Governor Bill Lee announced plans Tuesday to begin tackling a portion of the infrastructure at the Memphis Regional Megasite, as well as investing $180 million combined that will go toward tech schools and broadband for residents in rural areas.
During a virtual meeting, Lee announced that his administration will present a proposal to the State Building Commission in July to build the wastewater discharge pipeline for the site.
Total investments in the site will include over $52 million to address wastewater and water infrastructure, according to a press release.
“The Memphis Regional Megasite offers tremendous opportunity for West Tennessee, and I am committed to building out infrastructure and supporting area workforce as we find the right company for this space,” Lee said. “I have directed the Department of Economic and Community Development to aggressively market the Megasite and offer enhanced incentives to companies demonstrating a long-term desire to call Haywood County home.”
Lee’s decision to proceed with installing the wastewater discharge pipeline comes after he commissioned Gresham Smith in January to assess the site and determine what needed to be done to get it running.
“The combination of information from that analysis, and frankly, the increased interest that we’ve had from companies across the country, really spurred us to make a decision to move forward,” Lee said during the meeting. “What we knew was true — the fact that the pipe was not laid — could be construed as a vulnerability for the site…We want the megasite to be the very first place companies will look when they start looking around the country.”
Lee also announced during the meeting that he plans to invest $80 million dollars in Tennessee Colleges of Applied Technology and another $100 million to bring broadband to rural areas.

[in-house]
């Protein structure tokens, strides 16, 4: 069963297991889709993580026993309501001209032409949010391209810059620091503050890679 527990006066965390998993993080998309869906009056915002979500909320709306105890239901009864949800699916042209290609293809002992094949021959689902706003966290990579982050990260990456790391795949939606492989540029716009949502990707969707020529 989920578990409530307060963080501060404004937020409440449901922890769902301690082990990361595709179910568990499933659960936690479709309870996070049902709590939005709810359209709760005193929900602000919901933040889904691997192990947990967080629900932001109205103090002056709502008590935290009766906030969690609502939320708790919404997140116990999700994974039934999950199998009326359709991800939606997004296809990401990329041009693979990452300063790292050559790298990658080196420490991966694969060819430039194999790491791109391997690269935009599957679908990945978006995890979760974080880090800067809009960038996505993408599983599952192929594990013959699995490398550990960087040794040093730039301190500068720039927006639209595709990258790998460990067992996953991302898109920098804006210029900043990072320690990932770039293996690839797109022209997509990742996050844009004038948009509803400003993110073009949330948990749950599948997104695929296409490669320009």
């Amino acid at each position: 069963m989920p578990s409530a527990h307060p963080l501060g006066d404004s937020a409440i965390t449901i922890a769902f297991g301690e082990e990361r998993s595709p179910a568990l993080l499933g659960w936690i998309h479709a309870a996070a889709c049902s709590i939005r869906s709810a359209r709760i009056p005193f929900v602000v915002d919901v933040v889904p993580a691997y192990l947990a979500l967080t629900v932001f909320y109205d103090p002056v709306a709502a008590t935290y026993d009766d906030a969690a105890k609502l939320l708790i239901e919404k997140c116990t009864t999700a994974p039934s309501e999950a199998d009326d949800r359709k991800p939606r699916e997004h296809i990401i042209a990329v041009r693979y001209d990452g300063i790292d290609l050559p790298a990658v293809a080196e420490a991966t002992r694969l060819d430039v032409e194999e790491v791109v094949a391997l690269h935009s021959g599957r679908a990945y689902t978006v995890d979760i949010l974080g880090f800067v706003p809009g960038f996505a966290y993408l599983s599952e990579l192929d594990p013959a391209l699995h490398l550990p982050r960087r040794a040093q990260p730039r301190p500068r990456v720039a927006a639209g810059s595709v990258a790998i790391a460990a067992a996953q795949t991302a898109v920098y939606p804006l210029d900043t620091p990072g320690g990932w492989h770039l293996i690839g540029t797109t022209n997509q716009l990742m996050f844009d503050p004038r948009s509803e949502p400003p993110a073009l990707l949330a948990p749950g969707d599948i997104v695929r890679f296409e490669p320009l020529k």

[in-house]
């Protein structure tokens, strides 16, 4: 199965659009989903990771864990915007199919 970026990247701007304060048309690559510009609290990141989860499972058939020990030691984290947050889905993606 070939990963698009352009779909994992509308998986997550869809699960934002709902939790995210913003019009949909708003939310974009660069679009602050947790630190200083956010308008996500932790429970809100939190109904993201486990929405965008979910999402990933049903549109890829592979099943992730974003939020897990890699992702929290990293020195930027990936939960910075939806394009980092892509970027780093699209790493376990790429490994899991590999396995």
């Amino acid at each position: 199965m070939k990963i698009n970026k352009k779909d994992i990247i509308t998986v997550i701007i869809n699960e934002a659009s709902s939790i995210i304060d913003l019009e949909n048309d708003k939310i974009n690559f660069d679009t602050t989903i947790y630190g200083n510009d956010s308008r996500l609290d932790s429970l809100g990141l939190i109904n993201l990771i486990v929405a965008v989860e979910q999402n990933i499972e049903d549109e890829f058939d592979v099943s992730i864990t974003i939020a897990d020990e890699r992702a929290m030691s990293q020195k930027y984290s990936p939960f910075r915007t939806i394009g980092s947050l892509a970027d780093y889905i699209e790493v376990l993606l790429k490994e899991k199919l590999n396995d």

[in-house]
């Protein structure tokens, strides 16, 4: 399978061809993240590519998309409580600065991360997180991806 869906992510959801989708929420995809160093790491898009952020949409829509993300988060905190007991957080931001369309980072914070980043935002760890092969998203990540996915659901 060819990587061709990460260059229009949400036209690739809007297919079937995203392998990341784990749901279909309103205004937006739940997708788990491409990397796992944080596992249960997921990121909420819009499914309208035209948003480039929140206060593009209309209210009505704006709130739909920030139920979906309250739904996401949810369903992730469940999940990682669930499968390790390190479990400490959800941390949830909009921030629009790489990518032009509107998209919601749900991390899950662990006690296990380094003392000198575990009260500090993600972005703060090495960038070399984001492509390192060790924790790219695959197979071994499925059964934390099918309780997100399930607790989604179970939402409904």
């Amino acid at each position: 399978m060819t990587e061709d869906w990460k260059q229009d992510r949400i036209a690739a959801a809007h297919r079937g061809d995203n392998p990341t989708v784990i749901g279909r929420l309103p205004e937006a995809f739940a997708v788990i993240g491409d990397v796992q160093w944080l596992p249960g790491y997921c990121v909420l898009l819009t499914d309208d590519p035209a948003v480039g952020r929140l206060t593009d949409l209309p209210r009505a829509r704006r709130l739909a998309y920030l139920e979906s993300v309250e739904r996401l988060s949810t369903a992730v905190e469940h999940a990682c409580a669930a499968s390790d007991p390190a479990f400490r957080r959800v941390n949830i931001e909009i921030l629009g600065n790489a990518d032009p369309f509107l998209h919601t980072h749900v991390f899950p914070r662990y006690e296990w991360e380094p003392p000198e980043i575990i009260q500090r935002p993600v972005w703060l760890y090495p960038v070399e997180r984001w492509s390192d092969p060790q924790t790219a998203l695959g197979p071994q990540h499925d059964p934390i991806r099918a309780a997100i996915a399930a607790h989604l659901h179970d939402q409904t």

The TCAT investment will go towards clearing a waiting list of 11,000 students who are waiting to join the work force.
Sitting right between Memphis and Jackson on a sprawling 4,100 acre plot, the megasite is an hour and a half away from 2.1 million people.
It is also surrounded by 25 post-secondary institutions, 20 airports, four interstates including 1-40, the third busiest trucking corridor in the country, and two shipping ports.
The megasite will also feature an on-site railroad that connects to five others in the area.
While not the first set of investments in the site, Lee’s investment is a major move considering that water infrastructure is one of the most lengthy and complex portions of the total infrastructure, according to the press release.
Lee said that he believes investing in the site’s infrastructure will attract another major investor to the site and help his administration to see a return on its investment.
“A major tenant into the megasite would have enormous returns for the West Tennessee economy. The creation of thousands of high-paying jobs in the region, which would actually, in all likelihood, attract additional supplier companies to any major manufacturer that might come here,” he said. “We think it’s wise to invest in economic development. And that’s in fact what economic development is. It is an investment.”